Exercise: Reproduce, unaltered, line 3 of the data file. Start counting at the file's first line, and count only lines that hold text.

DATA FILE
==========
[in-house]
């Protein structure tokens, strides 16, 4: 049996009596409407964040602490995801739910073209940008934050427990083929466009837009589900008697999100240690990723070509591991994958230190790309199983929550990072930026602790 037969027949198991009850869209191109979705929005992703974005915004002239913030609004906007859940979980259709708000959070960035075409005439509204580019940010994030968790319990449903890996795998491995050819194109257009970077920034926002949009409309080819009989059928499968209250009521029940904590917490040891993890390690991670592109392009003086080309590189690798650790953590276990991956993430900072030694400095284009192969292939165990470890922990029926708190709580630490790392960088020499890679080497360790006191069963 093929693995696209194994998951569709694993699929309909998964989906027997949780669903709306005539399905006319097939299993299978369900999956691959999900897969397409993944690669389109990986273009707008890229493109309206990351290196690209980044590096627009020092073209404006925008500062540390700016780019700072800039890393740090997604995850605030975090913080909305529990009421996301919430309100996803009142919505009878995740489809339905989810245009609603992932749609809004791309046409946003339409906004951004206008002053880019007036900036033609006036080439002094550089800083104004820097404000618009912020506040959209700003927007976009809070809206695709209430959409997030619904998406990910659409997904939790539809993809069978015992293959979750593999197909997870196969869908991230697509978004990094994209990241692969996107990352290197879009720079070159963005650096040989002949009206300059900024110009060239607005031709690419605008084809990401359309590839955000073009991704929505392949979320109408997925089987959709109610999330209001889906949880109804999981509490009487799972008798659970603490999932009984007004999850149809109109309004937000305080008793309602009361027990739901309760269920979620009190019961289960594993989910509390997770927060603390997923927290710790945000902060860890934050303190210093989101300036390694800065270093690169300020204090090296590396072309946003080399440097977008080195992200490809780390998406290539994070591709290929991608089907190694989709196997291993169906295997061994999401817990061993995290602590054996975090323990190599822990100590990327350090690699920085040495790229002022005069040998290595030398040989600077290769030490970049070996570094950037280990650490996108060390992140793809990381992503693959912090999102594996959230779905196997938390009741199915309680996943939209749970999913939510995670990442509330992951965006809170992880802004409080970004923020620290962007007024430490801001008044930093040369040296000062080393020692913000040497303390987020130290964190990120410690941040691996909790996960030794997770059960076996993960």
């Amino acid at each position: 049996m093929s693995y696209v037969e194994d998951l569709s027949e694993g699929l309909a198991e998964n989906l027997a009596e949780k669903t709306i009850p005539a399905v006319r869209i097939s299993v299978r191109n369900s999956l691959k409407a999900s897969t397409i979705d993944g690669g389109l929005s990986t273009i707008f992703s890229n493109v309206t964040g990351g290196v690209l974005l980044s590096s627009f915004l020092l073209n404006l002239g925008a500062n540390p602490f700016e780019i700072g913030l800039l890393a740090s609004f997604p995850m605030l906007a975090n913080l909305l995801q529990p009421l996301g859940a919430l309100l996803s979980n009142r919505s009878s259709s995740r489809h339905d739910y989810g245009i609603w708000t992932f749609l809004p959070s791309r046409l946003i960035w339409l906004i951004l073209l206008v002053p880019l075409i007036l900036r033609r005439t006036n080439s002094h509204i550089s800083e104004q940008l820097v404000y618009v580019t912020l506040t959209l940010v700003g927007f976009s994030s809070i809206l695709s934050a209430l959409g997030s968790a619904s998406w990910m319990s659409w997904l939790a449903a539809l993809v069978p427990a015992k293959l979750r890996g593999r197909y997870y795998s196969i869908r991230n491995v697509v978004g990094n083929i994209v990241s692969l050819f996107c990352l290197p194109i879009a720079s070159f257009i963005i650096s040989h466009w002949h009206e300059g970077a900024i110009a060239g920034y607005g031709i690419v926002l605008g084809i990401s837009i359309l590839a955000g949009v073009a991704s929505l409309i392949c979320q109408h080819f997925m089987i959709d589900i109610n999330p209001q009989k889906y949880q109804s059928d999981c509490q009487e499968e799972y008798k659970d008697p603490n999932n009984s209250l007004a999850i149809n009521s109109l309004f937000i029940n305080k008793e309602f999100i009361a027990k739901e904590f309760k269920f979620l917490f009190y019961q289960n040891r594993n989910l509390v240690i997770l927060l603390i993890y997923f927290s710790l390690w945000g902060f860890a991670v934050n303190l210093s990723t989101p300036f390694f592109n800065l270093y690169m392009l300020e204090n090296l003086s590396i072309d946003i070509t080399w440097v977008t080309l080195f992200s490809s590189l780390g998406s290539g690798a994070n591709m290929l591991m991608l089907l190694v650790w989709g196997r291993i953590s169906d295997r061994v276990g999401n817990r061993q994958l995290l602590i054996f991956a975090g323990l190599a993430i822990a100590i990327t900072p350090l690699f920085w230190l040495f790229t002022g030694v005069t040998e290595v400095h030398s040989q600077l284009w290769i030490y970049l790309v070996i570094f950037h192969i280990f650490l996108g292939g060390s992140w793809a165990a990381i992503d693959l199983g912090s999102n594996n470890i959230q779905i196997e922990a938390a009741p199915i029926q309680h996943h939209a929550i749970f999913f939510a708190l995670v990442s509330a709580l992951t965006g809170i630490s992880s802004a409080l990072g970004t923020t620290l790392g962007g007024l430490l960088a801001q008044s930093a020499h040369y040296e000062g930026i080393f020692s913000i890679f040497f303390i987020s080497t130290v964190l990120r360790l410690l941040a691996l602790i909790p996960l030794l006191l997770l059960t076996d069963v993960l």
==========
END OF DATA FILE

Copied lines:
């Amino acid at each position: 049996m093929s693995y696209v037969e194994d998951l569709s027949e694993g699929l309909a198991e998964n989906l027997a009596e949780k669903t709306i009850p005539a399905v006319r869209i097939s299993v299978r191109n369900s999956l691959k409407a999900s897969t397409i979705d993944g690669g389109l929005s990986t273009i707008f992703s890229n493109v309206t964040g990351g290196v690209l974005l980044s590096s627009f915004l020092l073209n404006l002239g925008a500062n540390p602490f700016e780019i700072g913030l800039l890393a740090s609004f997604p995850m605030l906007a975090n913080l909305l995801q529990p009421l996301g859940a919430l309100l996803s979980n009142r919505s009878s259709s995740r489809h339905d739910y989810g245009i609603w708000t992932f749609l809004p959070s791309r046409l946003i960035w339409l906004i951004l073209l206008v002053p880019l075409i007036l900036r033609r005439t006036n080439s002094h509204i550089s800083e104004q940008l820097v404000y618009v580019t912020l506040t959209l940010v700003g927007f976009s994030s809070i809206l695709s934050a209430l959409g997030s968790a619904s998406w990910m319990s659409w997904l939790a449903a539809l993809v069978p427990a015992k293959l979750r890996g593999r197909y997870y795998s196969i869908r991230n491995v697509v978004g990094n083929i994209v990241s692969l050819f996107c990352l290197p194109i879009a720079s070159f257009i963005i650096s040989h466009w002949h009206e300059g970077a900024i110009a060239g920034y607005g031709i690419v926002l605008g084809i990401s837009i359309l590839a955000g949009v073009a991704s929505l409309i392949c979320q109408h080819f997925m089987i959709d589900i109610n999330p209001q009989k889906y949880q109804s059928d999981c509490q009487e499968e799972y008798k659970d008697p603490n999932n009984s209250l007004a999850i149809n009521s109109l309004f937000i029940n305080k008793e309602f999100i009361a027990k739901e904590f309760k269920f979620l917490f009190y019961q289960n040891r594993n989910l509390v240690i997770l927060l603390i993890y997923f927290s710790l390690w945000g902060f860890a991670v934050n303190l210093s990723t989101p300036f390694f592109n800065l270093y690169m392009l300020e204090n090296l003086s590396i072309d946003i070509t080399w440097v977008t080309l080195f992200s490809s590189l780390g998406s290539g690798a994070n591709m290929l591991m991608l089907l190694v650790w989709g196997r291993i953590s169906d295997r061994v276990g999401n817990r061993q994958l995290l602590i054996f991956a975090g323990l190599a993430i822990a100590i990327t900072p350090l690699f920085w230190l040495f790229t002022g030694v005069t040998e290595v400095h030398s040989q600077l284009w290769i030490y970049l790309v070996i570094f950037h192969i280990f650490l996108g292939g060390s992140w793809a165990a990381i992503d693959l199983g912090s999102n594996n470890i959230q779905i196997e922990a938390a009741p199915i029926q309680h996943h939209a929550i749970f999913f939510a708190l995670v990442s509330a709580l992951t965006g809170i630490s992880s802004a409080l990072g970004t923020t620290l790392g962007g007024l430490l960088a801001q008044s930093a020499h040369y040296e000062g930026i080393f020692s913000i890679f040497f303390i987020s080497t130290v964190l990120r360790l410690l941040a691996l602790i909790p996960l030794l006191l997770l059960t076996d069963v993960l």